Etesian Tech Markets Self-Powered Wind Sensor to the Crane Industry

Etesian Technologies LLC, Amherst, Mass., has developed a new wireless, self-powered wind speed sensor. This anemometer is now being marketed to the crane industry and William Stein, founder of Etesian Technologies, said the response has been good.

“Our company was generally unaware of the regulatory environment applicable to the crane and construction industry. However, about six months ago we noticed that a good number of our sales were to this very industry,” said Stein.  “Our first was to Atlantic Marine in February 2010. They outfitted two cranes with systems for monitoring the wind speeds.”

Etesian has incorporated a small generator, powered by the wind, into the sensor, and in doing so, took the worry about battery replacement out of the equation. “By utilizing the utmost in power-conserving electronics, we are able to use the wind we are measuring to provide the power to the sensor,” said Stein. “There are never any batteries to replace, and we all know how batteries are always needing to be replaced at the worst possible time.”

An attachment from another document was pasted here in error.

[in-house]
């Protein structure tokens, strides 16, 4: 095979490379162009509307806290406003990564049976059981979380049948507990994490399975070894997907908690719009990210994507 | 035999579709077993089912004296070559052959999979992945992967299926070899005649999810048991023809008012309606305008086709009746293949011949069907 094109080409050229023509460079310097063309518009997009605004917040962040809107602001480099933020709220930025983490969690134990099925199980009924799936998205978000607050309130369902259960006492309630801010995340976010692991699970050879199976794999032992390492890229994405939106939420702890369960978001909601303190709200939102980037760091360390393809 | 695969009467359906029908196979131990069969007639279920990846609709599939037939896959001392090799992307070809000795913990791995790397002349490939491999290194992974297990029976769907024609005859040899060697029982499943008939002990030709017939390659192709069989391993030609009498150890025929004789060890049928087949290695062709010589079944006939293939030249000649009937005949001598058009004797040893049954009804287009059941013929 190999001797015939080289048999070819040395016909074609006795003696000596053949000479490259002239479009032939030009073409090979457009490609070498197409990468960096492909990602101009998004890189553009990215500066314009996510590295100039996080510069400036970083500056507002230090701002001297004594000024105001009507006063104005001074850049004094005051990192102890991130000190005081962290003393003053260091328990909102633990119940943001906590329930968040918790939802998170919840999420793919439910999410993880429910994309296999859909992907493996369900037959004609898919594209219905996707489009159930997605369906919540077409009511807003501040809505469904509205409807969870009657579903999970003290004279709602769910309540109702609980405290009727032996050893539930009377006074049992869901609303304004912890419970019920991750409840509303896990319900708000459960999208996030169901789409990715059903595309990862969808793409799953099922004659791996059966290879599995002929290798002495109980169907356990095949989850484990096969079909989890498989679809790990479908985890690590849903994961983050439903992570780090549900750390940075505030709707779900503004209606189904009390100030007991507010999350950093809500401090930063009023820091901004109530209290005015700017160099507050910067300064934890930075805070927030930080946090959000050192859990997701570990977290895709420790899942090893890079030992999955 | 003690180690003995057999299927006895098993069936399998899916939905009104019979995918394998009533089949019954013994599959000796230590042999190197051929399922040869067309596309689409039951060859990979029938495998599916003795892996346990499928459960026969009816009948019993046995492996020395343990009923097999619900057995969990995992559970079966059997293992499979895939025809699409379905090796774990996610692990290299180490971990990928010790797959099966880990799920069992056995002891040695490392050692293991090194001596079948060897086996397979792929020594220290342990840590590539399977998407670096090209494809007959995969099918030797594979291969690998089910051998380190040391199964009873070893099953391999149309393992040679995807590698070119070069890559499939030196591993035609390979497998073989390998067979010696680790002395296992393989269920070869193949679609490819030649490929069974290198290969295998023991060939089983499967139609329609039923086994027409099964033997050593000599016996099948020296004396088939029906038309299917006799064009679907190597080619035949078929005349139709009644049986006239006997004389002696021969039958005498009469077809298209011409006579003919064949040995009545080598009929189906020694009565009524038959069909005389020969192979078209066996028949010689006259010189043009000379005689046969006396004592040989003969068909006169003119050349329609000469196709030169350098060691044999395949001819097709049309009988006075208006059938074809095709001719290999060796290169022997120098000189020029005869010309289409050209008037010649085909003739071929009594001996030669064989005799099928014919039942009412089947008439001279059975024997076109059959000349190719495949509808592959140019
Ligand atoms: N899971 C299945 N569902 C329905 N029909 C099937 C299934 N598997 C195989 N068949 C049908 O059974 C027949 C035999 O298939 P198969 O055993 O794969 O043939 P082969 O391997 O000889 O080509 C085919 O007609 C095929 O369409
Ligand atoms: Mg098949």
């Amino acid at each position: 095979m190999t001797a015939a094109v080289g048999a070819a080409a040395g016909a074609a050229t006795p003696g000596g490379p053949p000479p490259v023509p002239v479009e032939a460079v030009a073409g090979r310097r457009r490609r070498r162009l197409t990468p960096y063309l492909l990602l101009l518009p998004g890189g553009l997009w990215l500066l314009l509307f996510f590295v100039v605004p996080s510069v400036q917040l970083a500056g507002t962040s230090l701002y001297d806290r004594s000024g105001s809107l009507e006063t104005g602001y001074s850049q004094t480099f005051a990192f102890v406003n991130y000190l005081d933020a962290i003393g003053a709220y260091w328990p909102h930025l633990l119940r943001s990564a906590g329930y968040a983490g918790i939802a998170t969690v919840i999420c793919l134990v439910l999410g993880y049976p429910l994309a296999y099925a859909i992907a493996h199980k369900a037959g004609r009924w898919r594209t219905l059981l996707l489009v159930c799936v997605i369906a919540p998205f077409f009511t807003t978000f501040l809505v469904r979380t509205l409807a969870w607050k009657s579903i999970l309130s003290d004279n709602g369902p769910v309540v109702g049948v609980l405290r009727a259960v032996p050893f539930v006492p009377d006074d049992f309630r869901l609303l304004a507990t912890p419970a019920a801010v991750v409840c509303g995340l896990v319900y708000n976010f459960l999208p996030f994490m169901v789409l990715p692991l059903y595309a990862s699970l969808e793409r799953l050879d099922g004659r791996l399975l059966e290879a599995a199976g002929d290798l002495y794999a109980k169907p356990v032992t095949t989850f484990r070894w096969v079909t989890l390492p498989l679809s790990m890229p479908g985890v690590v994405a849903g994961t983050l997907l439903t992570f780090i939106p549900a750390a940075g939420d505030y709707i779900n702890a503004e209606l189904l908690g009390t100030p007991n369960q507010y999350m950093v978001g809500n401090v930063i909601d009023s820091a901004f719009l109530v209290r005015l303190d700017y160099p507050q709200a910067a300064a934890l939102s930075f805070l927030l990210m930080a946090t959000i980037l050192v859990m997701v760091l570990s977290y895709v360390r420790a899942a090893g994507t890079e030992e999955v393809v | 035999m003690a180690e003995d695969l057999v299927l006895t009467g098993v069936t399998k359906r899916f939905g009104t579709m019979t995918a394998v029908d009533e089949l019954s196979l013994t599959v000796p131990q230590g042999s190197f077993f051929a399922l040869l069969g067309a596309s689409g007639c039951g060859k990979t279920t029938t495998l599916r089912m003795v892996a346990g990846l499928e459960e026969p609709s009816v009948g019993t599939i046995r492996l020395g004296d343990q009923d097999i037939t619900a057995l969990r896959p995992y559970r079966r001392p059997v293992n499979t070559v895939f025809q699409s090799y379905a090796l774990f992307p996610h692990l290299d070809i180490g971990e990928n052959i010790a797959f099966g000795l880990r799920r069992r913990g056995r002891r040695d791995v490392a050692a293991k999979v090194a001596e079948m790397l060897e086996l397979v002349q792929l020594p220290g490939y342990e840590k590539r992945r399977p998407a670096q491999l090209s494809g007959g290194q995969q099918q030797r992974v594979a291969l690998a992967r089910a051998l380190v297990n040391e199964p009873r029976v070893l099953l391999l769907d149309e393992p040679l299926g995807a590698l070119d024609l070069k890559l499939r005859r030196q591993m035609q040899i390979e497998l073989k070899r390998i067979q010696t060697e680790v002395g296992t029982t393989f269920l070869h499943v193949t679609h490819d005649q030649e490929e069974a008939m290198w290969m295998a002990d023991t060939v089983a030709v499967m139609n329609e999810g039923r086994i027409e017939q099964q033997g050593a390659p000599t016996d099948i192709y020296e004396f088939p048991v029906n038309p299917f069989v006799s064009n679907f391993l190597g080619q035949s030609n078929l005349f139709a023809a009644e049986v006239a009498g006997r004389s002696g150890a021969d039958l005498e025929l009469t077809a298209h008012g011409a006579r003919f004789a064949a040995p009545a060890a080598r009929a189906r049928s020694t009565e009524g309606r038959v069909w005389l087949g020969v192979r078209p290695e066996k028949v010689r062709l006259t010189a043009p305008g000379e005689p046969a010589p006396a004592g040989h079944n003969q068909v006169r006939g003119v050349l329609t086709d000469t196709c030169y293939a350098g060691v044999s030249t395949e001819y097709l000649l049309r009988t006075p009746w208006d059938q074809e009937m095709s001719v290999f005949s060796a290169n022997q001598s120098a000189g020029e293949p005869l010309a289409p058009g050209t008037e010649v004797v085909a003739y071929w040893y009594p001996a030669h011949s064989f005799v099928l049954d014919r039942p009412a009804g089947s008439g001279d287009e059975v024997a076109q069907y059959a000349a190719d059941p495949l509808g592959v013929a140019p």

The sensor’s readout can be located up to 500 feet away from the device, and multiple sensors and multiple readouts can be installed. The readout has relay contacts for signaling an alarm or controls. For remote access, the user simply connects a cellphone network modem to the logger and calls it up to access the data from any personal computer.

The sensor logs wind speed data, with time and date stamps, for record keeping purposes. Optional measurements, also wireless and self-powered, include wind direction and temperature.

Etesian recently incorporated a wind trigger function into the device’s readout/base station. “As well as the usual function of logging wind data with date and time stamps, this relay can be set to actuate at any desired wind speed, and can then be used to sound an alarm or control equipment,” said Stein.

“My background is primarily in instrument design, and it seems this product is a very good fit for the crane industry given the recent regulatory requirements mandated by OSHA,” said Stein.